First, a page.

For a woman, the signs of childbirth can be read in her body. For us, the signs of the birthing of the kingdom of God are read in scripture, and in the world around us.

You only have to read the newspaper to know that we live in a painful time. Itw as true also for Jesus, Jeremiah, and Luke before us. But this time, like their time, and indeed all time, is not lost time. It is God’s time. It is kairos time. It is the appointed time.

Look at the fig tree[9], Jesus tells us, and we will know the time when summer has come. Look at a woman, and we will know the time when her child’s birth has come. Look at the world, and see that God’s time is being fulfilled, and the kingdom of God is breaking in upon us.

Just as in the early days of spring when we strain our eyes to see trees breaking into bud, and a woman longs for the signs of childbirth, so too do we stand up and raise our heads and stretch out our hands,[10] eagerly straining forward into the kingdom that is being born around us.

Now is the time, Jesus tells us. The kingdom of God is not only coming one day, or someday, it is breaking in on us now, here, today. Look, says Jesus, the kingdom of God has come.

Like any birth, this time, this kairos time, this appointed time, this day of the Lord, is a painful time, and so the world, like Mary is groaning in labour pangs as she and we give birth to our saviour, redeemer and judge.

Childbirth is a messy, painful, even a scary and dangerous process. It is this process we begin once again as we enter Advent, as we look forward both to the birth of Jesus as the babe of Bethlehem at Christmas, and also to the birthing of the kingdom of God around us. Like Mary we know the time for this birth is approaching, because all creation is groaning in labour pangs.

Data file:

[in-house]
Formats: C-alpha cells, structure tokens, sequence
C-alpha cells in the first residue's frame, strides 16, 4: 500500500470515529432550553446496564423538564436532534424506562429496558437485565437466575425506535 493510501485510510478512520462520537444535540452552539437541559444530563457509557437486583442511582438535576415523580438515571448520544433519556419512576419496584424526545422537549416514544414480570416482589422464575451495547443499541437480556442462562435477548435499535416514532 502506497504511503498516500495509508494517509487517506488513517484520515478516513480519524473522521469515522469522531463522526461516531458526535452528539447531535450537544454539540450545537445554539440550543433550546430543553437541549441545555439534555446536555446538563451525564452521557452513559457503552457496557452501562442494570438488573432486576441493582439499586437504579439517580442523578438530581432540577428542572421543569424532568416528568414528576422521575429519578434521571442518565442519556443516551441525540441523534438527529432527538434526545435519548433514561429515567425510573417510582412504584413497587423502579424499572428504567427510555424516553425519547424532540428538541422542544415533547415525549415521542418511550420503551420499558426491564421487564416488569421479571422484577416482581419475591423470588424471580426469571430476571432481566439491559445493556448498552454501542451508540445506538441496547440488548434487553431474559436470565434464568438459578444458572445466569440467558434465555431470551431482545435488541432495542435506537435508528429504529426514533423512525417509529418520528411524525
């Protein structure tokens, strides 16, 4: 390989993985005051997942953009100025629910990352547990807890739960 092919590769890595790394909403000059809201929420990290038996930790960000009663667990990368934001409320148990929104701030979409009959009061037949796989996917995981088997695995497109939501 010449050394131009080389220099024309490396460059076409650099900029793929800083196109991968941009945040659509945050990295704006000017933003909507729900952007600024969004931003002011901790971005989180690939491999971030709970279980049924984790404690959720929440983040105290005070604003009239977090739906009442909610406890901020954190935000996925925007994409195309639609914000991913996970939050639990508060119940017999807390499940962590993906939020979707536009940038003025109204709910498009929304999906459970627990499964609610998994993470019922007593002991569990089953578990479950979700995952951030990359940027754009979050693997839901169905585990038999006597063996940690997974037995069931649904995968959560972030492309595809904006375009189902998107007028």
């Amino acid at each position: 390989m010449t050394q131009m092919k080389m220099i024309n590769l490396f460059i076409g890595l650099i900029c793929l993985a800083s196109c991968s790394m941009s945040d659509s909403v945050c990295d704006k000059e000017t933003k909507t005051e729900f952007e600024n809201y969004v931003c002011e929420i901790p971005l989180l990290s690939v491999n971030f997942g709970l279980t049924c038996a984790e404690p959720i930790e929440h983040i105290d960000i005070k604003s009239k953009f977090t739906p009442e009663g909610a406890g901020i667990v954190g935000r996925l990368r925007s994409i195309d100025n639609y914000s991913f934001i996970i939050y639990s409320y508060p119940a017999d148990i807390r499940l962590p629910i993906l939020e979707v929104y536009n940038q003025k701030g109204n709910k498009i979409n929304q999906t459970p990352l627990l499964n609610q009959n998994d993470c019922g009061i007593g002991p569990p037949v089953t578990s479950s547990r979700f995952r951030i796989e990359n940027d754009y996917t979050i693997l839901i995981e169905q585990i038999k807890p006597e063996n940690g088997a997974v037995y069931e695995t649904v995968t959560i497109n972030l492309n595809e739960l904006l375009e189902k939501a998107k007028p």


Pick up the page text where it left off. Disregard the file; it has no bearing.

These lessons today are indeed strange and terrifying, bet they are not over-the-top biblical nonsense that we can all ignore. Rather they are pointing us all to the coming of God, not just as the Babe of Bethlehem, but also as saviour, redeemer, and judge of all, in time and at the end of time.


[1] Episcopal Church, Book of Common Prayer, page 358

[2] Ibid., page 359

[3] Jeremiah 33: 15

[4] See Romans 8: 21 – 23

[5] Luke 21: 26

[6] Ibid.,

[7] Luke 21: 25

[8] Ibid.,

[9] See Luke 21: 29ff

[10] Luke 21: 28

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1 Comment

  1. Roy Hogg on December 3, 2021 at 18:02

    Thank you. “Even so Lord Jesus, come”.